Canadians elected a historic government to office on Monday, handing the Conservatives their long-coveted majority and promoting the NDP to Official Opposition status for the first time ever.
National Post - The Liberals were reduced to less than half the seats they won in the last election, and the Bloc Quebecois dwindled to just a handful of seats in a province that, for the first time in 20 years, handed the majority of its seats to a federalist party.
The damage to the Liberals and Bloc was so severe that even leaders Michael Ignatieff and Gilles Duceppe were on track to lose their seats in Ontario and Quebec. Mr. Duceppe, in fact, immediately announced his resignation as leader of the sovereigntist party, declaring in his concession speech: “I am leaving, but others will follow, until Quebec becomes a party.”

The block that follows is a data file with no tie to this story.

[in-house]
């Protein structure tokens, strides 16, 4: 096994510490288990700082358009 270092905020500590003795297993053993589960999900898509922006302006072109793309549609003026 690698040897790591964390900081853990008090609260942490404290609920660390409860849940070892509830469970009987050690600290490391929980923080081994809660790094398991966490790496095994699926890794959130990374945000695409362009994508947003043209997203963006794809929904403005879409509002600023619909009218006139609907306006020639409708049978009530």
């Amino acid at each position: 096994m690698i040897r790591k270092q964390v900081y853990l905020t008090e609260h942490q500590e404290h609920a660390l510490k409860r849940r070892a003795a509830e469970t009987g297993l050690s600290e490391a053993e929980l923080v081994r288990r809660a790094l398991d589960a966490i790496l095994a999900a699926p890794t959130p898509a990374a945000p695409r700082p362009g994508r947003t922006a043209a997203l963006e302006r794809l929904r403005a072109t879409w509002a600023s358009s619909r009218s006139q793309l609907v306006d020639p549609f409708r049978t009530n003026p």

With all 308 ridings reporting as of 11:50 p.m. EST, the Tories were leading or had won 165 seats — well past the 155 needed for a majority — and the NDP were leading or had won 104 ridings — nearly tripling the 36 seats it gleaned in 2008. A decimated Liberal Party was on track to win just 35 seats, and the Bloc Quebecois were poised to glean just three.
Late into Monday night, both the Conservatives and NDP were picking up seats everywhere from a wounded, Ignatieff-led Liberal party that lost five of its east coast MPs and dozens of others throughout Ontario and Quebec.
In television ads and at campaign rallies, Mr. Harper pitched his party as the most reliable economic steward to govern through country through a fragile recovery.